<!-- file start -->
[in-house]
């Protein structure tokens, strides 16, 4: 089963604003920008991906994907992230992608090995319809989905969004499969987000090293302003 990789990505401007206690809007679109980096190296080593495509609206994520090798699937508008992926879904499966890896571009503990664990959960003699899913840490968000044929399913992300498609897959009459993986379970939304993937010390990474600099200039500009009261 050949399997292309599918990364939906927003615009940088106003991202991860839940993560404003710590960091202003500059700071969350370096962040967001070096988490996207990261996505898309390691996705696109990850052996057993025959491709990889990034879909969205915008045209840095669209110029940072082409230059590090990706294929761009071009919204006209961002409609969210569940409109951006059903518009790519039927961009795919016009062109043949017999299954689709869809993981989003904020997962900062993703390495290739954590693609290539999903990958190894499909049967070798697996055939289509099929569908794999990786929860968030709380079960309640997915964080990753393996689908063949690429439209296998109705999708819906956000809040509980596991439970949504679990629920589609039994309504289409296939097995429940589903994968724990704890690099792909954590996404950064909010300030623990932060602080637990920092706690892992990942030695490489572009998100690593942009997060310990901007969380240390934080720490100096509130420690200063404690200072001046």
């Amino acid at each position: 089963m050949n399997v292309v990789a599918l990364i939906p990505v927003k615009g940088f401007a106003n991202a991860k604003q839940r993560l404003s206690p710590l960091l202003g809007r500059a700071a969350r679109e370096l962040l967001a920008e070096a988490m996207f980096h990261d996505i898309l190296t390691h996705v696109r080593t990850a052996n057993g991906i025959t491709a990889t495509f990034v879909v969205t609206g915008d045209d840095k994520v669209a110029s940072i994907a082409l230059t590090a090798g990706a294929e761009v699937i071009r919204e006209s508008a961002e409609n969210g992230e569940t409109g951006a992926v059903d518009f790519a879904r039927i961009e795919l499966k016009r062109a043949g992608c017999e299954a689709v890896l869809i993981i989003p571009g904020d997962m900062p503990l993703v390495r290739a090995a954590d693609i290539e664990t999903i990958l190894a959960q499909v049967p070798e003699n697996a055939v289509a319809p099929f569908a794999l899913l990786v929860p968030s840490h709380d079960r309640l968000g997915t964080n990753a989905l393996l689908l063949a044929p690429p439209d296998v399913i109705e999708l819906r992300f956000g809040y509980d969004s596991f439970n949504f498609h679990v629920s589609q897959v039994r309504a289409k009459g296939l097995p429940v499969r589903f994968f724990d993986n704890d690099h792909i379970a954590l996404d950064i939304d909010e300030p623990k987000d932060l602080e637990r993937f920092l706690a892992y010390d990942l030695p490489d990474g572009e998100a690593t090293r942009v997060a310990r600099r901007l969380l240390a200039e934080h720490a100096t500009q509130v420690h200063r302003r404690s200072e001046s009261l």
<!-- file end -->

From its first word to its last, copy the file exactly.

[in-house]
């Protein structure tokens, strides 16, 4: 089963604003920008991906994907992230992608090995319809989905969004499969987000090293302003 990789990505401007206690809007679109980096190296080593495509609206994520090798699937508008992926879904499966890896571009503990664990959960003699899913840490968000044929399913992300498609897959009459993986379970939304993937010390990474600099200039500009009261 050949399997292309599918990364939906927003615009940088106003991202991860839940993560404003710590960091202003500059700071969350370096962040967001070096988490996207990261996505898309390691996705696109990850052996057993025959491709990889990034879909969205915008045209840095669209110029940072082409230059590090990706294929761009071009919204006209961002409609969210569940409109951006059903518009790519039927961009795919016009062109043949017999299954689709869809993981989003904020997962900062993703390495290739954590693609290539999903990958190894499909049967070798697996055939289509099929569908794999990786929860968030709380079960309640997915964080990753393996689908063949690429439209296998109705999708819906956000809040509980596991439970949504679990629920589609039994309504289409296939097995429940589903994968724990704890690099792909954590996404950064909010300030623990932060602080637990920092706690892992990942030695490489572009998100690593942009997060310990901007969380240390934080720490100096509130420690200063404690200072001046």
């Amino acid at each position: 089963m050949n399997v292309v990789a599918l990364i939906p990505v927003k615009g940088f401007a106003n991202a991860k604003q839940r993560l404003s206690p710590l960091l202003g809007r500059a700071a969350r679109e370096l962040l967001a920008e070096a988490m996207f980096h990261d996505i898309l190296t390691h996705v696109r080593t990850a052996n057993g991906i025959t491709a990889t495509f990034v879909v969205t609206g915008d045209d840095k994520v669209a110029s940072i994907a082409l230059t590090a090798g990706a294929e761009v699937i071009r919204e006209s508008a961002e409609n969210g992230e569940t409109g951006a992926v059903d518009f790519a879904r039927i961009e795919l499966k016009r062109a043949g992608c017999e299954a689709v890896l869809i993981i989003p571009g904020d997962m900062p503990l993703v390495r290739a090995a954590d693609i290539e664990t999903i990958l190894a959960q499909v049967p070798e003699n697996a055939v289509a319809p099929f569908a794999l899913l990786v929860p968030s840490h709380d079960r309640l968000g997915t964080n990753a989905l393996l689908l063949a044929p690429p439209d296998v399913i109705e999708l819906r992300f956000g809040y509980d969004s596991f439970n949504f498609h679990v629920s589609q897959v039994r309504a289409k009459g296939l097995p429940v499969r589903f994968f724990d993986n704890d690099h792909i379970a954590l996404d950064i939304d909010e300030p623990k987000d932060l602080e637990r993937f920092l706690a892992y010390d990942l030695p490489d990474g572009e998100a690593t090293r942009v997060a310990r600099r901007l969380l240390a200039e934080h720490a100096t500009q509130v420690h200063r302003r404690s200072e001046s009261l």